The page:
On Sunday, the Senate passed the American Rescue Plan, a relief package that directs $28.6 billion dollars in grants to struggling restaurants and bars. The Small Business Administration will handle grants, with the ability to award food service businesses a maximum of $5 million per location, or $10 million total. It’s part of President Joe Biden’s $1.9 trillion coronavirus relief package.
Several restaurant owners were jubilant since enduring nearly a year of painful pandemic reckoning. Boka Restaurant Group’s Kevin Boehm, in an Instagram post made over the weekend, writes: “I can’t tell how proud I am to be part of the [Independent Restaurants Coalition], and how inspired I am daily by my fellow members. It’s been a long, strange trip and this is a video to celebrate the journey with these wonderful people.” The Illinois Restaurant Association called it “a win for the industry.”
Restaurant owners tell Eater Chicago that the funds could mark a new phase. While many have pivoted to new business models, some masquerading as a general store and others creating new takeout menus, federal funds could allow many to transition from those changes toward acting like more like a “normal” restaurant again.
The grants are designed to help establishments cover revenue losses related to the pandemic from February 15, 2020 through the end of 2021. Owners can use the funds for payroll, employee benefits, and paid sick leave, as well as mortgage, rent, and utility bills; construction of outdoor seating, masks, cleaning supplies, food, and to pay off debts to suppliers. SBA will prioritize aid to “socially and economically disadvantaged individuals,” women, and veterans.
The Independent Restaurants Coalition reports at least 110,000 restaurants and bars have closed, as the industry’s lost more than $219 billion in sales since the pandemic began. The coalition, which includes Chicago industry leaders Donnie Madia (One Off Hospitality) Group and Boehm, in April 2020 proposed an early version of the package called the RESTAURANTS Act.
Concert venues, which have suffered enormously during the pandemic, will also get some relief: the bill includes $1.6 billion in grant money for music clubs and other event venues. These businesses landed $15 billion in December’s $900 billion relief package, but operators tell the Washington Post that the SBA hasn’t set up an application process or guidelines.
The funds may already be too late to save numerous local jobs. Denver-based chain Punch Bowl Social, which owns a location in Fulton Market, filed notice with the state in February that it could lay off as many as 50 workers. The gaming-and-dining brand declared bankruptcy in late December, but a power struggle among former executives had previously left the fate of the Chicago outpost unknown. A Punch Bowl rep sent this statement:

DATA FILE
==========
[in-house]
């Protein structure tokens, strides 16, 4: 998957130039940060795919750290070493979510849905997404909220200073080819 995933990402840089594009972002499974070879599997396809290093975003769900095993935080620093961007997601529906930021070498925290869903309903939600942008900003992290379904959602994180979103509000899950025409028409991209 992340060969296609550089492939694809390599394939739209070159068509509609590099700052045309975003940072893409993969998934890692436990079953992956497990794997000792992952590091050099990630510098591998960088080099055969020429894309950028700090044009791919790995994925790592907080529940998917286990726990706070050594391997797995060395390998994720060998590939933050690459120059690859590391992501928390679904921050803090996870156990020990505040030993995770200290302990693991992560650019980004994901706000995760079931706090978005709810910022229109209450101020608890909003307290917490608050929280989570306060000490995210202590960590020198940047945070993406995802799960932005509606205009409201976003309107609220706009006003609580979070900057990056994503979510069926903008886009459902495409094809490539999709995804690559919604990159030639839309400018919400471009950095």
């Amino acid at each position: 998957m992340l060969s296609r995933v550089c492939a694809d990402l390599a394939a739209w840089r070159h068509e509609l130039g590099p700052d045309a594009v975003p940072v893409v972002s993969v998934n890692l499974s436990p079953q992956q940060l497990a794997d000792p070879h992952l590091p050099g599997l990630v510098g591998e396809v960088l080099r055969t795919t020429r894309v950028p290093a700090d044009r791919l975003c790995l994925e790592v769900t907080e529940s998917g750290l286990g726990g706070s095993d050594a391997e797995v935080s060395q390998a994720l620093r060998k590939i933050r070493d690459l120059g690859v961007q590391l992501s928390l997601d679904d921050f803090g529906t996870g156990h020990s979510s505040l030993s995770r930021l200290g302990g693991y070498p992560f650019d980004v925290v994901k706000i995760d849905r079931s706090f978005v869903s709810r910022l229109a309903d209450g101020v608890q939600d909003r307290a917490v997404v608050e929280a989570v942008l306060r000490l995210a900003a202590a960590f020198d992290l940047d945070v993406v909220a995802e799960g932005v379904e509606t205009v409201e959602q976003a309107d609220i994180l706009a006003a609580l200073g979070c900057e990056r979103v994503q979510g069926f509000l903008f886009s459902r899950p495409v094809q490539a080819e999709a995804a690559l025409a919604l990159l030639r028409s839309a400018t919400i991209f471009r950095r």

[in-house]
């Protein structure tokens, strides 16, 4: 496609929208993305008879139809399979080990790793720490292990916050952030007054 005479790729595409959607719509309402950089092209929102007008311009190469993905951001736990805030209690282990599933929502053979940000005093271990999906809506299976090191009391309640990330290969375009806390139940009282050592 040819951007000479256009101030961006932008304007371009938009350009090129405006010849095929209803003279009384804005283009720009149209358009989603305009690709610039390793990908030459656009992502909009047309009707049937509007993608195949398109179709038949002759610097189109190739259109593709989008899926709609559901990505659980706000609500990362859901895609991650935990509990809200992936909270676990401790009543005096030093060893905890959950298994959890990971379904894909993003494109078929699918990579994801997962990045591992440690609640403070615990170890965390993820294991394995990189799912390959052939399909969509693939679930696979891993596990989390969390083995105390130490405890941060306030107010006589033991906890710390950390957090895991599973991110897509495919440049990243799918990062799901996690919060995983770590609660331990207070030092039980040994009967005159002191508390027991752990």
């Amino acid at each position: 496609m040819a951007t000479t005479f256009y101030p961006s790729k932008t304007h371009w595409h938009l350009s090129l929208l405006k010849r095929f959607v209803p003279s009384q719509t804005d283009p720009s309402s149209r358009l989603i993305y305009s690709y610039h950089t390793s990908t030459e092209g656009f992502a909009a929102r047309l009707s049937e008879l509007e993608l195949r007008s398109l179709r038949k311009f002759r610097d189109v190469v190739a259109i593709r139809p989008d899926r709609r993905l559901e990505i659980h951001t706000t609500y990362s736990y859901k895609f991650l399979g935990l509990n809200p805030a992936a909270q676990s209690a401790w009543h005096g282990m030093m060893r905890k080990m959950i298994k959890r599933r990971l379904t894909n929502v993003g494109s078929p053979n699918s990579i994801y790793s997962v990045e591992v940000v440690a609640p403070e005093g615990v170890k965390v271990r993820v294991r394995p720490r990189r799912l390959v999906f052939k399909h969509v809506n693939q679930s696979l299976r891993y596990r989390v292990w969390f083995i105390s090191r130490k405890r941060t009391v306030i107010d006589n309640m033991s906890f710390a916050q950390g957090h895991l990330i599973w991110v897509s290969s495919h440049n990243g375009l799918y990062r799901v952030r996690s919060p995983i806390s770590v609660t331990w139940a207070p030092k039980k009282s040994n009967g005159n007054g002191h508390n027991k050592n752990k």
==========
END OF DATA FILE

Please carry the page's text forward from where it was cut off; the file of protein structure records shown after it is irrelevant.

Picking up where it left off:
Due to the continued impact of COVID the temporary closure of our Chicago location has lasted longer than anticipated. With this continued impact there are legal limitations on the length of time that a furlough can last and we have had to issue the required 60 day layoff notice per those limitations. We are diligently working on reopening plans and plan to reopen as soon as business and COVID conditions allow.
The Peninsula Hotel also gave notice that it could lay off as many as 44 among a group of 62 furloughed workers. The pandemic sent shockwaves throughout hotels across the city as tourism numbers hit bottom and large events were canceled en mass. Those in the downtown area, like the Peninsula just off the Mag Mile on East Superior Street, face some of the biggest challenges.
As 60-degree weather will bring more diners out to patios this week in Chicago, there are an increasing number of positive signs for the city’s service industry. But as St. Patrick’s Day approaches, there’s still worry that customers will flush any gains made down the drain with irresponsible bar crawls and other shenanigans. Chicago Health Department Commissioner Dr. Allison Arwady is already warning against large gatherings.
A spokesperson for the city’s Department of Business Affairs and Consumer Protection also urges “all Chicagoans to avoid large parties and gatherings and to celebrate responsibly in order to make sure that St. Patrick’s Day doesn’t reverse the significant progress the city is making in the fight against the COVID-19 pandemic.”
A BACP statment also reads:
While limited indoor dining is allowed and small ticketed events are permitted, residents and businesses are reminded that COVID-19 regulations will be strictly enforced on St. Patrick’s Day and the surrounding weekends.
In other news...
— Chicago’s Department of Business Affairs and Consumer Protection (BACP) cited six businesses from February 25 through 28 for violating the city’s coronavirus safety rules. Officials also issued a cease-and-desist order to the operator of a private club inside an apartment building in Old Town. Investigators say two weeks ago they found 97 maskless people with food and drink for sale at 333 W. North Avenue. Cited businesses include:
- Cafe Il Cortile, 8445 W. Lawrence Avenue
- Kreative Cave, 4803 N. Milwaukee Avenue
- Renaissance Bronzeville, 4641 S. Martin Luther King Drive
- Granero, 2529 N. Milwaukee Avenue
- Blue Line Lounge & Grill, 1548 N. Damen Avenue
- Dunkin’ Donuts, 11525 S. Halsted Street
— A pair of local beer industry veterans plan to launch two breweries the space formerly occupied by Motor Row Brewing in South Loop, according to the Tribune. Tyler Davis (Lagunitas) and Katie O’Hern (Lagunitas, Ballast Point) aim to launch in May with Duneyrr, featuring wild ales and beer-wine hybrids, and Moderne Dune, starring lagers and IPAs.